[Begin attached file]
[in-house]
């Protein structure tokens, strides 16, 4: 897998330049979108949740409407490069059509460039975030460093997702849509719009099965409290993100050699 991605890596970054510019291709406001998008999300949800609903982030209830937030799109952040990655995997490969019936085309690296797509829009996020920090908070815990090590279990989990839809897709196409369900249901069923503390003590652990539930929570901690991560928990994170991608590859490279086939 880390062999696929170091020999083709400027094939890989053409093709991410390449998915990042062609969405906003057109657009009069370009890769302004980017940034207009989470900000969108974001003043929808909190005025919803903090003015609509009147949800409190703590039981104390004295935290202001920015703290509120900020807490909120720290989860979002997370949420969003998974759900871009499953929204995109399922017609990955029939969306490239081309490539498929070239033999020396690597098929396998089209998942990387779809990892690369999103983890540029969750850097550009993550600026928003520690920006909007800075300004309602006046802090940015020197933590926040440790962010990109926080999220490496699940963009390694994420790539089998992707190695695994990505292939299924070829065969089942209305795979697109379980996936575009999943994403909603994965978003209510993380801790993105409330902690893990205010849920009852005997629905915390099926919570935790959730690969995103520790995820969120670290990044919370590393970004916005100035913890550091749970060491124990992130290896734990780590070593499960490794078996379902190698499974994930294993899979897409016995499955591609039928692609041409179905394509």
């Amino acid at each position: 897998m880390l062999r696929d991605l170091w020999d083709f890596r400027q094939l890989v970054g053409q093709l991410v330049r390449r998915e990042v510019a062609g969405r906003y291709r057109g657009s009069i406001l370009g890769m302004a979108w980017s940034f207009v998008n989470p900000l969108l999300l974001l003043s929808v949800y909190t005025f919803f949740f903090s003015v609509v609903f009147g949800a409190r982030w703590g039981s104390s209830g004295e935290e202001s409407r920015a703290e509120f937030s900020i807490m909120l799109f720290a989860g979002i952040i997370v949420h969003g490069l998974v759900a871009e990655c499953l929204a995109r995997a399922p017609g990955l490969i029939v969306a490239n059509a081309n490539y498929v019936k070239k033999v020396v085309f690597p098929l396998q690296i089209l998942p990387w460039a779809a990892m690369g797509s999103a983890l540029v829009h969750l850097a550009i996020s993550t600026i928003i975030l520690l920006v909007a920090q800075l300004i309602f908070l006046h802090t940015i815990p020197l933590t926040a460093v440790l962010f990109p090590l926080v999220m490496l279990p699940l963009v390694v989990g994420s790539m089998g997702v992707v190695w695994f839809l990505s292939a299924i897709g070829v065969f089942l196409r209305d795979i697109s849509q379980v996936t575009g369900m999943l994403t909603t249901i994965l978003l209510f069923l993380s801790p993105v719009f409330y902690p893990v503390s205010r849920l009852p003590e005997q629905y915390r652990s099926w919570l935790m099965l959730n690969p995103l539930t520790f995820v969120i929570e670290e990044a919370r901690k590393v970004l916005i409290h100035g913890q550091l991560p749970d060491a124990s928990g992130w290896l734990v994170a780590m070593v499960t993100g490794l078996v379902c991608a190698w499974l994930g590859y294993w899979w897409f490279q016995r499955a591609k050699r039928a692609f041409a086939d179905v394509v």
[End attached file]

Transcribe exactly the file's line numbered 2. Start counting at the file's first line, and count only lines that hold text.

């Protein structure tokens, strides 16, 4: 897998330049979108949740409407490069059509460039975030460093997702849509719009099965409290993100050699 991605890596970054510019291709406001998008999300949800609903982030209830937030799109952040990655995997490969019936085309690296797509829009996020920090908070815990090590279990989990839809897709196409369900249901069923503390003590652990539930929570901690991560928990994170991608590859490279086939 880390062999696929170091020999083709400027094939890989053409093709991410390449998915990042062609969405906003057109657009009069370009890769302004980017940034207009989470900000969108974001003043929808909190005025919803903090003015609509009147949800409190703590039981104390004295935290202001920015703290509120900020807490909120720290989860979002997370949420969003998974759900871009499953929204995109399922017609990955029939969306490239081309490539498929070239033999020396690597098929396998089209998942990387779809990892690369999103983890540029969750850097550009993550600026928003520690920006909007800075300004309602006046802090940015020197933590926040440790962010990109926080999220490496699940963009390694994420790539089998992707190695695994990505292939299924070829065969089942209305795979697109379980996936575009999943994403909603994965978003209510993380801790993105409330902690893990205010849920009852005997629905915390099926919570935790959730690969995103520790995820969120670290990044919370590393970004916005100035913890550091749970060491124990992130290896734990780590070593499960490794078996379902190698499974994930294993899979897409016995499955591609039928692609041409179905394509």